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Mausoleum of Mazlumkhan Sulu.

Tours to Mizdakhan necropolis.

"Do not think that I am unhappy in the cell of ashes: Knowing that I am the closest sanctuary of holiness And consider that I am one of the hermits of paradise." "Life is Beautiful. What a pity that it is not eternal."

Epitaph in the mausoleum of Mazlumkhan Sulu on the northern tombstone.

History of Karakalpakstan.

The mausoleum of Mazlumkhan Sulu is located in the western part, on a natural hill 104.6 meters above sea level on the necropolis of Mizdakhan, 4.4 kilometers to the west and slightly south of the city of Khojeyli, 1.4 kilometers to the north-east of the Gyaur settlement kala (Khojeli) in the Khojeli region of the Republic of Karakalpakstan.
- Initially in the XII - XIV centuries. the underground group of premises of the Nazlymkhan Sulu mausoleum is being built. After a while, two burials are performed in the niches of the large hall. Then the portal of the mausoleum is destroyed and a group of ground premises is built and a series of burials are performed.
Most of the Mazlumkhan Sulu mausoleum is located in the ground. Only the remains of the hipped roof of the main room and the dilapidated entrance portal rise above the earth's surface. Down, through a vaulted corridor, a staircase leads from the portal to a small intermediate domed room.
From here, a second staircase descends to the central room. The room is square in plan, with three deep and one shallow niches. It is covered with an octahedral dome faced with blue glazed bricks. The western wall of the room is opened by an arch into a small hall, also covered with an octahedral dome, faced with bricks with blue glaze.
There is a deep niche in the northern wall of the room, and shallow niches in the western and southern walls. From the north, two dark rooms with “balkhi” vaults adjoin the large hall. In both rooms, the transition to the domes is made by systems of structural stalactites, worked in the form of carved terracotta blocks.
Delicately drawn floral motifs are covered with a layer of light blue glaze, in perfect harmony with the pinkish-yellow terracotta background. The star-shaped mosaic endings of the stalactites are made of white and blue herringbone tiles.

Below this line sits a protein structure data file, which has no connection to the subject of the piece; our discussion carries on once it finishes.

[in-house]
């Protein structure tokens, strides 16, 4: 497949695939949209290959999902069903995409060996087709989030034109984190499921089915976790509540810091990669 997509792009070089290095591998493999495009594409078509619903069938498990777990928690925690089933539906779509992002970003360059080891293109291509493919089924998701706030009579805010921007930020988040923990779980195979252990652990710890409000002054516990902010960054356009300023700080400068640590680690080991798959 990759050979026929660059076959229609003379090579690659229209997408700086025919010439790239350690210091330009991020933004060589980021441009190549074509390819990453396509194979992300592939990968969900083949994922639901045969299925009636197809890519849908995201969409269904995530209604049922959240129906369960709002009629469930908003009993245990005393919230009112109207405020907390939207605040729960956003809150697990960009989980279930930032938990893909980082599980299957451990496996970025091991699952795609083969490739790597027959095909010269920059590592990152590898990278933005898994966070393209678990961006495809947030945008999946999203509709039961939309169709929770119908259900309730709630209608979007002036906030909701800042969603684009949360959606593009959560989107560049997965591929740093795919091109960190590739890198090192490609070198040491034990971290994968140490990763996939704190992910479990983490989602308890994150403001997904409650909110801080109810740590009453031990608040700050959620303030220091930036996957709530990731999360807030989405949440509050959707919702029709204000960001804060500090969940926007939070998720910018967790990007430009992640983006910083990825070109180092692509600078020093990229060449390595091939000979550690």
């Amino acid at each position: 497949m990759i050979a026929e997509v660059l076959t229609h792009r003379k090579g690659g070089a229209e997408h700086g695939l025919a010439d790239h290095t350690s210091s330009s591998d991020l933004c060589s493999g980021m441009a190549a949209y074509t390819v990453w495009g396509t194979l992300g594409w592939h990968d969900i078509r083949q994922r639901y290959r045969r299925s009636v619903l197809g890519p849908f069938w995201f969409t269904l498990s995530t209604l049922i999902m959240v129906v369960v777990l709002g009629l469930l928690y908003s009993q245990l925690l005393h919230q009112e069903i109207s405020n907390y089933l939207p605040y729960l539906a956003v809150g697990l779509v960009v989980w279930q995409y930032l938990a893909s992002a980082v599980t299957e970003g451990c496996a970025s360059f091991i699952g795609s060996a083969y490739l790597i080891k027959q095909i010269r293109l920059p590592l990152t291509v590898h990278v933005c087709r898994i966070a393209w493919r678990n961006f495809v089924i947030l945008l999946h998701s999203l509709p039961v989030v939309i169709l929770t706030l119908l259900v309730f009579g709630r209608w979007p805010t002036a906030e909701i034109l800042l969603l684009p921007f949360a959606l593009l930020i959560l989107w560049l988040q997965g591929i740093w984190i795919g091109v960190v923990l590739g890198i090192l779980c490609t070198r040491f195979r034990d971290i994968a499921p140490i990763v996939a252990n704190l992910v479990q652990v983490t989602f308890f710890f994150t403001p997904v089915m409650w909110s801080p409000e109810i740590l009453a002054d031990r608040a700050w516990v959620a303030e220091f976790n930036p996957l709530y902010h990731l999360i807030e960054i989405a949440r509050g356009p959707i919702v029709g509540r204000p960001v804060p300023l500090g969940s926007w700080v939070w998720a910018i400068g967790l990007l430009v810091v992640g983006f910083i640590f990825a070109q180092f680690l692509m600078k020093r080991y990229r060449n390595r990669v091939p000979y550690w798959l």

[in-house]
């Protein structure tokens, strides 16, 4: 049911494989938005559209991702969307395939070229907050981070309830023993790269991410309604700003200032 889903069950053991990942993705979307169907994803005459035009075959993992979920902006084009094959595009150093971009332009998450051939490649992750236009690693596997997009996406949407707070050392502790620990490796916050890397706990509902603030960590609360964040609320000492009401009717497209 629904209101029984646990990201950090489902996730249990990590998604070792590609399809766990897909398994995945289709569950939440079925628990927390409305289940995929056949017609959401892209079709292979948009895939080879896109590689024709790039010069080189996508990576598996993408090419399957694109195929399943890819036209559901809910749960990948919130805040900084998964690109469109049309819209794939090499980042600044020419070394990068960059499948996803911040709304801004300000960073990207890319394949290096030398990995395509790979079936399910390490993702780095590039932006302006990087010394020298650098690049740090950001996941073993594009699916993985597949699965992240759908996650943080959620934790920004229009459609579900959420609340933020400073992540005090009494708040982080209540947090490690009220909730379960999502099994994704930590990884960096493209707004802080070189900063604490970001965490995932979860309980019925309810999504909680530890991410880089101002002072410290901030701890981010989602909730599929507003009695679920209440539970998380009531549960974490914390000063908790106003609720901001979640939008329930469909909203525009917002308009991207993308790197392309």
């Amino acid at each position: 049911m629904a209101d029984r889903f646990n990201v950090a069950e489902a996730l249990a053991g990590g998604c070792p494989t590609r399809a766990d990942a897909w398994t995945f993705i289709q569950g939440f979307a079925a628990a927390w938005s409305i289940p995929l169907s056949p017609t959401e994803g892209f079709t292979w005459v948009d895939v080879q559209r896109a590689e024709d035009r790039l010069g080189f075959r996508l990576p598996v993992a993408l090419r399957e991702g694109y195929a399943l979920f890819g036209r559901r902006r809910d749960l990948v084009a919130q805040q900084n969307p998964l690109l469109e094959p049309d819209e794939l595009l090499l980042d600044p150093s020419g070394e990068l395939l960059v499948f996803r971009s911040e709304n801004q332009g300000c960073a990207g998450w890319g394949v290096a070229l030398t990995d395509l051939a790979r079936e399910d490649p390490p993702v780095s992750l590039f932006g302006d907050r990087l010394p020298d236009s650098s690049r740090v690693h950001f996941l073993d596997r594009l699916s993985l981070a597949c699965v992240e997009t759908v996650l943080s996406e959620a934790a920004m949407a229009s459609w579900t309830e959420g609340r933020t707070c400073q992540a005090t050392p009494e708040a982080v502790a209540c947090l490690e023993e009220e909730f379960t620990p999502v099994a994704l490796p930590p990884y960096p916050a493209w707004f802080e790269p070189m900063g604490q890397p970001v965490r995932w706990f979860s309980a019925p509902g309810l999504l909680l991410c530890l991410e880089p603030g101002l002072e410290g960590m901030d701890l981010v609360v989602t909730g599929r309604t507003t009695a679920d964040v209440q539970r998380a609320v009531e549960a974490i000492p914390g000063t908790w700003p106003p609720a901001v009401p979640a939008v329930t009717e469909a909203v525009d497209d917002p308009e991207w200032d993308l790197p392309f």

The surfaces of the walls and arches are paved with paired bricks with carved majolica blue “bows”. There is also a ground group of rooms, built after the destruction of the portal. According to coin finds, the construction of the mausoleum is dated to the first half of the XIVth century.
It is associated with the flourishing of the trading cities of the Golden Horde Khorezm, one of which was Mizdahkan, which found itself on the busy routes of international trade. The construction history of the monument is as follows: initially, the main underground group of premises is being erected.
Two burials are performed in the niches of the large hall. Then the portal of the mausoleum collapses. After the event, a group of aboveground rooms is built and a series of burials are performed in the large and small halls of the underground group.
Partial destruction of the mausoleum occurs, apparently, at the end of the fourteenth century. and may be associated with the punitive campaigns of Timur to Khorezm. The mausoleum is completely unusual in its plan.
In addition to the main, cruciform in the plan room with a central square of 7.40 meters, covered with an octahedral tent, the mausoleum contains a second room of the same plan, but smaller in size, only 4.48 meters, also covered with an octahedral tent.
It is connected to the first hall by an arched passage. Behind the entrance to the mausoleum there is a small square vestibule, from which a corridor leading to the main hall descends slightly. In addition to these artistically decorated rooms, the mausoleum contains three rectangular chambers without any artistic decoration.
The dark chambers of the mausoleum were covered with balkhi-type domes formed by converging trumpets. Such an overlap was preserved only over one of the chambers. In the other two, the vaults collapsed and formed obstructions that made the cameras inaccessible.
Attention is drawn to the magnificent technique of artistic layout of the walls of the mausoleum. Small in size, very regular in shape and high strength, fired brick is composed of paired spoons, between which halves of bricks with relief glazed blue bows of 6 - 7 different patterns, framed by a blue frame, are vertically inserted in a checkerboard pattern.